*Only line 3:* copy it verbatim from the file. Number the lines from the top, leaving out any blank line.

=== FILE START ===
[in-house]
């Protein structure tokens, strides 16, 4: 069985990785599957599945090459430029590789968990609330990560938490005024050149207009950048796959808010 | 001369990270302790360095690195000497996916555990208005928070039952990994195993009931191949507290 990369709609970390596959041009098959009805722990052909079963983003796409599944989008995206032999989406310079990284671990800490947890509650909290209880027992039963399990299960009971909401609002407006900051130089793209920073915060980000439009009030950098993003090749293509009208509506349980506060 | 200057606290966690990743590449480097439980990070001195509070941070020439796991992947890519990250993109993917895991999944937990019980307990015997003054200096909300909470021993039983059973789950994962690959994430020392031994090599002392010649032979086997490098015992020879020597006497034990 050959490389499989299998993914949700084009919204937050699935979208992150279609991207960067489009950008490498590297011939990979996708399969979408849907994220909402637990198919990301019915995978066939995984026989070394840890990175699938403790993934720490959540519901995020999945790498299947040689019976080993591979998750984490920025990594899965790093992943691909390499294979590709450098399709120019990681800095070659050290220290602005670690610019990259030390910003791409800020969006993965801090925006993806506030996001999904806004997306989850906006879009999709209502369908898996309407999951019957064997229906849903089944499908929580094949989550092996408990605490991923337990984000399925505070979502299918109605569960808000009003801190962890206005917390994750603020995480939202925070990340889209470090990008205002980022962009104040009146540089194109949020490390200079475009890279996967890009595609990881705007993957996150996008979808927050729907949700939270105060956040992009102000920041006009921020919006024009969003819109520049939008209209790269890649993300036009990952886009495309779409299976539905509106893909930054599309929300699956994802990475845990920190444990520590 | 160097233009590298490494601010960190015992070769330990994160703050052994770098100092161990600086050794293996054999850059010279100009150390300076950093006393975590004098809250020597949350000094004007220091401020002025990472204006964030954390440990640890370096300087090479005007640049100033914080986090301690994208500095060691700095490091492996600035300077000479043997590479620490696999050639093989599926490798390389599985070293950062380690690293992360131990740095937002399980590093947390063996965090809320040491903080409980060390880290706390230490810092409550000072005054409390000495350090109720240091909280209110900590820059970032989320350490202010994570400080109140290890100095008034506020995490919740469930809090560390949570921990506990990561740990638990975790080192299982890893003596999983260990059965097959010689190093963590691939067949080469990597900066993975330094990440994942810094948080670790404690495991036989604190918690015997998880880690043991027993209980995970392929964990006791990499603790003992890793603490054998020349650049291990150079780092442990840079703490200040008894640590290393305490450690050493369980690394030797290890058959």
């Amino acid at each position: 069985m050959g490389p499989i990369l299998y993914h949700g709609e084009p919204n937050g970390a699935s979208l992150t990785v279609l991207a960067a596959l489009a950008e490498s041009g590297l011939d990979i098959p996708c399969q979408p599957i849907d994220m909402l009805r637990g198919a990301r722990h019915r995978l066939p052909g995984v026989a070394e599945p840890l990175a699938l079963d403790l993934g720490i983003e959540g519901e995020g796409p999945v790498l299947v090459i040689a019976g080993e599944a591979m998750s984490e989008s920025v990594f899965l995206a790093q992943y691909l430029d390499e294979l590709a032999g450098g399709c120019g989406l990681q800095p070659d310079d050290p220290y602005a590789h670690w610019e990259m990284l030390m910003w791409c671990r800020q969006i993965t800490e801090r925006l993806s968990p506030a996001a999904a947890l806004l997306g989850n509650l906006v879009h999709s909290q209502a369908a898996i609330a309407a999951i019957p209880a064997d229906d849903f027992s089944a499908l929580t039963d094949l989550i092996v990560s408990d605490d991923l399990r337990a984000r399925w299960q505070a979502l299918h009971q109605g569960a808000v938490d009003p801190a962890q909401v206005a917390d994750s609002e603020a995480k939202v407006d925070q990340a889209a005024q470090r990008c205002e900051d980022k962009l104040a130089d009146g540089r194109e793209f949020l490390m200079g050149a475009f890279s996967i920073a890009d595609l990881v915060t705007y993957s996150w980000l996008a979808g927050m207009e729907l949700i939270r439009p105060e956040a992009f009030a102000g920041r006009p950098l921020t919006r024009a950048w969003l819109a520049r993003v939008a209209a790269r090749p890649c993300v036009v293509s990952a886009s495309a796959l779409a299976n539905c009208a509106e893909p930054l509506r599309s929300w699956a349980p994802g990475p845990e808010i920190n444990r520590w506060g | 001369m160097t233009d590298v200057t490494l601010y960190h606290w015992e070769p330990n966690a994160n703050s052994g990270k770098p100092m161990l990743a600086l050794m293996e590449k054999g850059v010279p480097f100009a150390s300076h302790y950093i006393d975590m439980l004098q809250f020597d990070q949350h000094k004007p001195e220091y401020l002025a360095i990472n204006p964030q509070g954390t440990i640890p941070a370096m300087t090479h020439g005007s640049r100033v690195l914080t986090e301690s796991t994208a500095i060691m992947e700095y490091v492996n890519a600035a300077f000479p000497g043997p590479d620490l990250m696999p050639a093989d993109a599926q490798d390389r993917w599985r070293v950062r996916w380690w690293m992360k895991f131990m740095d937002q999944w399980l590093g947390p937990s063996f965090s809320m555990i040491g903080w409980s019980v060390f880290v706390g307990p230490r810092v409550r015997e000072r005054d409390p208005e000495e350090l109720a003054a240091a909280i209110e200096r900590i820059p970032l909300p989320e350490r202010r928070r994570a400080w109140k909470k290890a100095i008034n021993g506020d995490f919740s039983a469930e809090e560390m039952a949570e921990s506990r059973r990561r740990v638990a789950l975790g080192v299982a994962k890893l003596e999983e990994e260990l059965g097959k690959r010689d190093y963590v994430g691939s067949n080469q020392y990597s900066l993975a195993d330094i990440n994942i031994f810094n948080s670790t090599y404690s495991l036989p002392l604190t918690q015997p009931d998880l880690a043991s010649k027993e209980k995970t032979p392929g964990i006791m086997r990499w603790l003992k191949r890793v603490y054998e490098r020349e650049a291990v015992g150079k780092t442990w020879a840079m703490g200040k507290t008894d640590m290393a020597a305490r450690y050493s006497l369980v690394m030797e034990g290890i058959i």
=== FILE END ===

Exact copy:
């Amino acid at each position: 069985m050959g490389p499989i990369l299998y993914h949700g709609e084009p919204n937050g970390a699935s979208l992150t990785v279609l991207a960067a596959l489009a950008e490498s041009g590297l011939d990979i098959p996708c399969q979408p599957i849907d994220m909402l009805r637990g198919a990301r722990h019915r995978l066939p052909g995984v026989a070394e599945p840890l990175a699938l079963d403790l993934g720490i983003e959540g519901e995020g796409p999945v790498l299947v090459i040689a019976g080993e599944a591979m998750s984490e989008s920025v990594f899965l995206a790093q992943y691909l430029d390499e294979l590709a032999g450098g399709c120019g989406l990681q800095p070659d310079d050290p220290y602005a590789h670690w610019e990259m990284l030390m910003w791409c671990r800020q969006i993965t800490e801090r925006l993806s968990p506030a996001a999904a947890l806004l997306g989850n509650l906006v879009h999709s909290q209502a369908a898996i609330a309407a999951i019957p209880a064997d229906d849903f027992s089944a499908l929580t039963d094949l989550i092996v990560s408990d605490d991923l399990r337990a984000r399925w299960q505070a979502l299918h009971q109605g569960a808000v938490d009003p801190a962890q909401v206005a917390d994750s609002e603020a995480k939202v407006d925070q990340a889209a005024q470090r990008c205002e900051d980022k962009l104040a130089d009146g540089r194109e793209f949020l490390m200079g050149a475009f890279s996967i920073a890009d595609l990881v915060t705007y993957s996150w980000l996008a979808g927050m207009e729907l949700i939270r439009p105060e956040a992009f009030a102000g920041r006009p950098l921020t919006r024009a950048w969003l819109a520049r993003v939008a209209a790269r090749p890649c993300v036009v293509s990952a886009s495309a796959l779409a299976n539905c009208a509106e893909p930054l509506r599309s929300w699956a349980p994802g990475p845990e808010i920190n444990r520590w506060g | 001369m160097t233009d590298v200057t490494l601010y960190h606290w015992e070769p330990n966690a994160n703050s052994g990270k770098p100092m161990l990743a600086l050794m293996e590449k054999g850059v010279p480097f100009a150390s300076h302790y950093i006393d975590m439980l004098q809250f020597d990070q949350h000094k004007p001195e220091y401020l002025a360095i990472n204006p964030q509070g954390t440990i640890p941070a370096m300087t090479h020439g005007s640049r100033v690195l914080t986090e301690s796991t994208a500095i060691m992947e700095y490091v492996n890519a600035a300077f000479p000497g043997p590479d620490l990250m696999p050639a093989d993109a599926q490798d390389r993917w599985r070293v950062r996916w380690w690293m992360k895991f131990m740095d937002q999944w399980l590093g947390p937990s063996f965090s809320m555990i040491g903080w409980s019980v060390f880290v706390g307990p230490r810092v409550r015997e000072r005054d409390p208005e000495e350090l109720a003054a240091a909280i209110e200096r900590i820059p970032l909300p989320e350490r202010r928070r994570a400080w109140k909470k290890a100095i008034n021993g506020d995490f919740s039983a469930e809090e560390m039952a949570e921990s506990r059973r990561r740990v638990a789950l975790g080192v299982a994962k890893l003596e999983e990994e260990l059965g097959k690959r010689d190093y963590v994430g691939s067949n080469q020392y990597s900066l993975a195993d330094i990440n994942i031994f810094n948080s670790t090599y404690s495991l036989p002392l604190t918690q015997p009931d998880l880690a043991s010649k027993e209980k995970t032979p392929g964990i006791m086997r990499w603790l003992k191949r890793v603490y054998e490098r020349e650049a291990v015992g150079k780092t442990w020879a840079m703490g200040k507290t008894d640590m290393a020597a305490r450690y050493s006497l369980v690394m030797e034990g290890i058959i």